by Rick Riordan
- OverDrive Read
Text Difficulty:5 - 9
- emilyw21 - I find the Battle of the Labyrinth much better than the previous book, The Titan's Curse, because I find the characters more like themselves in this book. The basic plot of this book was that after being attacked by two monsters at his freshman orientation at Goode High, Percy Jackson goes to camp-half-blood where he and Annabeth discovers an entrance to the labyrinth by accident. They then realized that since there was an entrance to the labyrinth in the camp, Kronos' army could easily attack the camp. So Annabeth, Percy, Grover, and Tyson go on a quest to stop the army before they could invade Camp Half-blood. I really liked this book because I think it was written in an interesting way and it keeps the reader captivated throughout the book.
Starred review from April 14, 2008
Percy Jackson’s fourth summer at Camp Half-Blood is much like his previous three—high-octane clashes with dark forces, laced with hip humor and drama. Opening with a line for the ages—“The last thing I wanted to do on my summer break was blow up another school”—this penultimate series installment finds Percy, Annabeth and the satyr Grover furiously working to prevent former camp counselor Luke from resurrecting the Titan lord Kronos, whose goal is to overthrow the gods. When the heroes learn that Luke can breach Camp Half-Blood’s security through an exit from Daedalus’s Labyrinth, they enter the maze in search of the inventor and a way to stop the invasion. Along the way they encounter a lifetime supply of nightmare-inducing, richly imagined monsters. Grover’s own quest to find the lost god Pan, meanwhile, provides a subtle environmental message. Percy, nearly 15, has girl trouble, having become something of a chick magnet. One of Riordan’s strengths is the wry interplay between the real and the surreal. When the heroes find Hephaestus, for instance, he’s repairing a Toyota, wearing overalls with his name embroidered over the chest pocket. The wit, rousing swordplay and breakneck pace will once again keep kids hooked. Ages 10-up.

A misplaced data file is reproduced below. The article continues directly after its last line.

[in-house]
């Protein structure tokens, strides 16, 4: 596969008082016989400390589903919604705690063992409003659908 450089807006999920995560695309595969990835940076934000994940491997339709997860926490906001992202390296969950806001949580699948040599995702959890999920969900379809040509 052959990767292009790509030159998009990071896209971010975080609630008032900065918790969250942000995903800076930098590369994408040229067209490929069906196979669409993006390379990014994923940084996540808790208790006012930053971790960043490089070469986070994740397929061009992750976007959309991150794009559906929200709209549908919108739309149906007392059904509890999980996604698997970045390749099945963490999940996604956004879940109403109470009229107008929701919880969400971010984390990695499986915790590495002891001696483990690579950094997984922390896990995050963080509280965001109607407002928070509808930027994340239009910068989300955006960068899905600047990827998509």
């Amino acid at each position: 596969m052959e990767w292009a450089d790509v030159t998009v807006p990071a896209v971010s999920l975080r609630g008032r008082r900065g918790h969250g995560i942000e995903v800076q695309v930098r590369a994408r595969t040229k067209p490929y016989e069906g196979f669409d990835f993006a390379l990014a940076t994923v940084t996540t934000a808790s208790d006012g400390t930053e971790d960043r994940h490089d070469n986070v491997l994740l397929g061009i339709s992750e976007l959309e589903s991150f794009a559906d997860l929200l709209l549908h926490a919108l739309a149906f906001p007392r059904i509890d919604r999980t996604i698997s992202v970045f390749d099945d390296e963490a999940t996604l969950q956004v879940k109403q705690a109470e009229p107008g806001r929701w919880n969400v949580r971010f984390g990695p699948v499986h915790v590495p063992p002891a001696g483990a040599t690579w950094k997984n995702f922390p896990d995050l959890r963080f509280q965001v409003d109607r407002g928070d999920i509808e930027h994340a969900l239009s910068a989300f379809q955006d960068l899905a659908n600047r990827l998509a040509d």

May 1, 2008
Gr 5-9-The battle starts, literally, with an explosion and doesn't let up. After Percy destroys the high school band room battling monsters called "empousai" who have taken on the form of cheerleaders, he has to hide out at Camp Half-Blood. There, Grover's searcher's license is going to be revoked unless he can find the god Pan in seven days. An entrance to the Labyrinth has been discovered, which means that Luke, the half-blood turned bad, can bypass the magical protections and invade the camp. Annabeth insists that she must follow a quest to locate Daedalus's workshop before Luke does. Percy is disturbed by visions of Nico, the son of Hades, who is summoning forth the spirits of the dead with McDonalds Happy Meals. Percy, Grover, and Percy's Cyclops half-brother follow Annabeth into the maze not knowing if they will ever find their way out. Riordan cleverly personifies the Labyrinth as a sort of living organism that changes at will, and that traverses the whole of the United States. Kids will devour Riordan's subtle satire of their world, such as a Sphinx in the Labyrinth whose questions hilariously parody standardized testing. The secret of Pan is revealed with a bittersweet outcome that also sends an eco-friendly message. Like many series, the "Percy Jackson" books are beginning to show the strain of familiarity and repetition. However, the overarching story line remains compelling, and the cliff-hanger ending will leave readers breathless in anticipation of the fifth and final volume."Tim Wadham, Maricopa County Library District, Phoenix, AZ"
Copyright 2008 School Library Journal, LLC Used with permission.
PublisherDisney Book Group
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